Next up was Professor Carla Fredericks, Director of the American Indian Law Clinic at the University of Colorado Law School and Faculty Director of First Peoples Worldwide, about investor efforts to promote Indigenous rights. From the racist names of sports teams to the more immediate physical harms of the Dakota Access Pipeline. Protest is important but so is engaging with your portfolio advisors and companies.
Next, Lisa Hayles, Investment Manager at Trillium Asset Management and long-time leader in sustainable investing spoke about racial representation in the ESG industry and her recent article “Reflections on becoming a ‘Token’ Hire.” Hayles makes convincing arguments around how investors benefit from corporations being inclusive. Too many firms are overlooking enormous talent pools. Pressure is coming to ask for and require disclosures around racial and ethnic corporate disclosure.
Until recently, Trillium disclosed their proxy votes in advance of annual shareholder meetings. See links on CorpGov.net. Unfortunately, they are having some software problems with a new contractor. I fully expect they will be posting those votes again in a few months. Trillium is one of the best, not only because they are a bit more strident than most but also because they post their voting rationale.
I recommended Malek interview Nicholas Benes, founder and Representative Director of the Board Director Training Institute of Japan, about his recent article “Redesigning Corporations: Incentives Matter,” which appeared on the Harvard Law School Forum on Corporate Governance in mid-June.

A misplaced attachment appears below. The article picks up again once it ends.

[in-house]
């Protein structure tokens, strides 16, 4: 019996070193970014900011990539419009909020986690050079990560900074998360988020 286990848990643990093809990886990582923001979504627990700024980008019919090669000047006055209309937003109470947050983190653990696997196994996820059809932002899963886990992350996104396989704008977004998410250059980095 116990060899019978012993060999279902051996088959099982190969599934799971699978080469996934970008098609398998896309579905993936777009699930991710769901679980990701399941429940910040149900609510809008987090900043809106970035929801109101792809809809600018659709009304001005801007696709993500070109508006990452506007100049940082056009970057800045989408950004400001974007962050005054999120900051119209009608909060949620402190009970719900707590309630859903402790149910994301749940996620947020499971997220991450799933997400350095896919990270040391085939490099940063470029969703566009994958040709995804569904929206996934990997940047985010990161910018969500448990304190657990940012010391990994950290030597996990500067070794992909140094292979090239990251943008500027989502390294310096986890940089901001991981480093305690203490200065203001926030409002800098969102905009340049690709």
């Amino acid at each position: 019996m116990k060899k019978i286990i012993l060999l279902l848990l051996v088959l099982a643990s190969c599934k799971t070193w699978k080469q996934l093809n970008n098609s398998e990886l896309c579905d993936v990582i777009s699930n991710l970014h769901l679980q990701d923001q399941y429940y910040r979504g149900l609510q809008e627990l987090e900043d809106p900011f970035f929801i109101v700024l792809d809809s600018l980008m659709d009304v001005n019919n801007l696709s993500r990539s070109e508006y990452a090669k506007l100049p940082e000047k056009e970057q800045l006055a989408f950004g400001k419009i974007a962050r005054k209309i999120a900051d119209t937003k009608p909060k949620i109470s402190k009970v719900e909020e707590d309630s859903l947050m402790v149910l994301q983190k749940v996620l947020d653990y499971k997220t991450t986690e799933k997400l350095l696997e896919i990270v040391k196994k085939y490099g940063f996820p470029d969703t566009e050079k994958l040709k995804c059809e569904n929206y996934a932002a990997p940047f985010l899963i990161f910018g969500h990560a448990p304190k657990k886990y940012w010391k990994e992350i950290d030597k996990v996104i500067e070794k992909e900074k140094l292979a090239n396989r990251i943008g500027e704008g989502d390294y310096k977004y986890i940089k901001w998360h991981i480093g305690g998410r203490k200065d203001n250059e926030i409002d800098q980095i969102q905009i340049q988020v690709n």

Of course, I loved this interview and did a post on Benes’ proposal myself. While Benes’ idea would not solve all the problems created by granting corporations limited liability, it could be a huge practical step. If enacted, it would immediately encourage better monitoring by corporate executives and investors to ensure against the worst abuses of externalizing costs and bankruptcies that leave unfunded liabilities.
In last week’s episode, Malek interviewed Natsha Lamb, Managing Partner at Arjuna Capital, about her ongoing engagement work with Facebook, Google, and Amazon. It was a timely discussion, following virtual Congressional hearings with CEO’s of those companies, as well as Apple. Hate speech and fake news, there could hardly be a more timely topic, given the upcoming elections.
Read Lamb’s Why Facebook shareholders want Mark Zuckerberg out. Watch a brief interview on CNBC.
There is perhaps no more dangerous trend in finance than the shift to dual-class share structures that create founder dictators and oligarchs of corporate empires. Mark Zukerberg, for example, has more power than most countries.
Already, less than 14% of households directly own stock. direct shareholders, about two-thirds of those (about 10% of households) hold less than $6,000, often through employee stock ownership plans.
In 2010, of direct holding families, 29% held only one stock; only 18% (less than 3% of US families) held more than ten stocks. Of the families that held shares, the median portfolio was $20,000. In the United States, the wealthiest 1% of households own 40% of the corporate stock. The top 5% own 71%; and top 10% own 84%.
My upcoming discussion on The Gadfly with Gabriel Malek touches on issues of inequality. More democratic corporate governance is critically important if we are to maintain our fragile democratic government. I discuss my rulemaking petition to the SEC for Real-Time Disclosure of Proxy Votes, as well as other possible steps to reconstruct corporations and capital markets to be more inclusive.
Please subscribe to and support The Gadfly with Gabriel Malek. I would love to get feedback on my own discussion with him as well as anyone else Gabe invites to important venue.